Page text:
Food fortification is one of the most cost-effective and proven interventions used to prevent vitamin and mineral (micronutrient) deficiencies at a population level. Fortification is the process of adding essential micronutrients to commonly consumed foods such as maize flour, oil, rice, salt, and wheat flour. Food fortification can be part of a country’s nutrition strategy and used to complement other interventions, such as micronutrient supplementation, dietary diversity promotion, biofortification, home fortification, promotion of good infant and child feeding practices, and others.

If you would like to learn more, please visit our resources page for additional information on best practices, fortification advocacy, and more.

While we recognize other foods are often fortified, there are currently no plans to include other fortified foods. However, in the future, the GFDx may consider expansion to include other foods, condiments, and beverages such as sugar, bouillon cubes, dairy products, etc.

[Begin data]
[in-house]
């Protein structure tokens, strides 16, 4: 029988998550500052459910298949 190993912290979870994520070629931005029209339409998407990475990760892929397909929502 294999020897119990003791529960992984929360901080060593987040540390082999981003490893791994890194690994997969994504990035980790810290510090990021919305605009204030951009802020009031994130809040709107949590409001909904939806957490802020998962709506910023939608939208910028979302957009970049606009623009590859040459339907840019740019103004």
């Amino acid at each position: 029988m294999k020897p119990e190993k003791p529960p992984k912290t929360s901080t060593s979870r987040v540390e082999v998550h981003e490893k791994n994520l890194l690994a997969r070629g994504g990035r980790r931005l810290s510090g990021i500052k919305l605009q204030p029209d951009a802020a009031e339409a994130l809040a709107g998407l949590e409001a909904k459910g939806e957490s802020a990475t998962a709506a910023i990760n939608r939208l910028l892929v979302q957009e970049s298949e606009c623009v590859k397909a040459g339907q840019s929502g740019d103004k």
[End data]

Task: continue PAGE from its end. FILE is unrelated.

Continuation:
On the GFDx Resources page, you can find our GFDx Demo. This presentation will give you a brief introduction to the GFDx, our history, and demonstrations that will help you navigate our website.

Below our Demo, we also have two GFDx webinars: Europe/Africa (English) and Latin America (Spanish).

If you have any questions beyond what is provided in the demo and the webinars, please reach out to us via the Contact Us page.

No special permission is required to use the information presented on the GFDx, however we do ask you to cite the website, maps, or visualizations. The suggested citation for our website is as follows:

Global Fortification Data Exchange. Accessed dd/mm/yyyy. []

The suggested citations for visualizations are located below each visualization, but generally is as follows:

Global Fortification Data Exchange. “Name of visualization.” Accessed dd/mm/yyyy. []

The GFDx is a collaborative effort by the Food Fortification Initiative (FFI), the Global Alliance for Improved Nutrition (GAIN), and the Iodine Global Network (IGN). FFI helps country leaders promote, plan, implement, and monitor fortification of industrially milled maize flour, rice, and wheat flour, while also creating sustainable national programs through public, private, and civic partnerships. GAIN works to improve nutrition outcomes by improving the consumption of nutritious and safe food, aiming to make healthier food choices more affordable, available, and desirable in the countries that it serves. IGN looks to be an authoritative voice for iodine nutrition by supporting global and national iodine programs aimed at providing a cost-effective and sustainable solution for prevention of iodine deficiency disorders.